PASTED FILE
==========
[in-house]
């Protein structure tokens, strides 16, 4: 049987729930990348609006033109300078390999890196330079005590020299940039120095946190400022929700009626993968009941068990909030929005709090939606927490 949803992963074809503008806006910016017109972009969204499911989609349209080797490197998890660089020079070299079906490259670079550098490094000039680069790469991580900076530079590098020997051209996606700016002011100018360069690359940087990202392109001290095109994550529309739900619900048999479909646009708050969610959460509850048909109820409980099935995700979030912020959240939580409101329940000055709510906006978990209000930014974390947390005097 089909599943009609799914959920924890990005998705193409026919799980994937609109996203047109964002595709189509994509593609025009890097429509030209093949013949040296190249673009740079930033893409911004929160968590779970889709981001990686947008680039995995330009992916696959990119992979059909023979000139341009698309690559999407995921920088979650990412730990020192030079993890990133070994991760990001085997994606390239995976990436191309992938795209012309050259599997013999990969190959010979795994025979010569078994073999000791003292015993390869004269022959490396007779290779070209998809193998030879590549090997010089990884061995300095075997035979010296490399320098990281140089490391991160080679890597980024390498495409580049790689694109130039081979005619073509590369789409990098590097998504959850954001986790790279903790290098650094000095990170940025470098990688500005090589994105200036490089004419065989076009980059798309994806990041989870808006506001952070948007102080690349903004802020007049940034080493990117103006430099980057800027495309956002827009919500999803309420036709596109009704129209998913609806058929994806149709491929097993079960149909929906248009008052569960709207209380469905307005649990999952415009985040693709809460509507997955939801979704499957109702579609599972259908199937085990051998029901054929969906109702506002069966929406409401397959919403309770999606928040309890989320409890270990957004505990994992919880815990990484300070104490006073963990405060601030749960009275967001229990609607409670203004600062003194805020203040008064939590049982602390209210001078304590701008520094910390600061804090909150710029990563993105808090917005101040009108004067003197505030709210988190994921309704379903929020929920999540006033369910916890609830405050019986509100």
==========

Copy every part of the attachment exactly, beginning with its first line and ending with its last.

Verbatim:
[in-house]
């Protein structure tokens, strides 16, 4: 049987729930990348609006033109300078390999890196330079005590020299940039120095946190400022929700009626993968009941068990909030929005709090939606927490 949803992963074809503008806006910016017109972009969204499911989609349209080797490197998890660089020079070299079906490259670079550098490094000039680069790469991580900076530079590098020997051209996606700016002011100018360069690359940087990202392109001290095109994550529309739900619900048999479909646009708050969610959460509850048909109820409980099935995700979030912020959240939580409101329940000055709510906006978990209000930014974390947390005097 089909599943009609799914959920924890990005998705193409026919799980994937609109996203047109964002595709189509994509593609025009890097429509030209093949013949040296190249673009740079930033893409911004929160968590779970889709981001990686947008680039995995330009992916696959990119992979059909023979000139341009698309690559999407995921920088979650990412730990020192030079993890990133070994991760990001085997994606390239995976990436191309992938795209012309050259599997013999990969190959010979795994025979010569078994073999000791003292015993390869004269022959490396007779290779070209998809193998030879590549090997010089990884061995300095075997035979010296490399320098990281140089490391991160080679890597980024390498495409580049790689694109130039081979005619073509590369789409990098590097998504959850954001986790790279903790290098650094000095990170940025470098990688500005090589994105200036490089004419065989076009980059798309994806990041989870808006506001952070948007102080690349903004802020007049940034080493990117103006430099980057800027495309956002827009919500999803309420036709596109009704129209998913609806058929994806149709491929097993079960149909929906248009008052569960709207209380469905307005649990999952415009985040693709809460509507997955939801979704499957109702579609599972259908199937085990051998029901054929969906109702506002069966929406409401397959919403309770999606928040309890989320409890270990957004505990994992919880815990990484300070104490006073963990405060601030749960009275967001229990609607409670203004600062003194805020203040008064939590049982602390209210001078304590701008520094910390600061804090909150710029990563993105808090917005101040009108004067003197505030709210988190994921309704379903929020929920999540006033369910916890609830405050019986509100």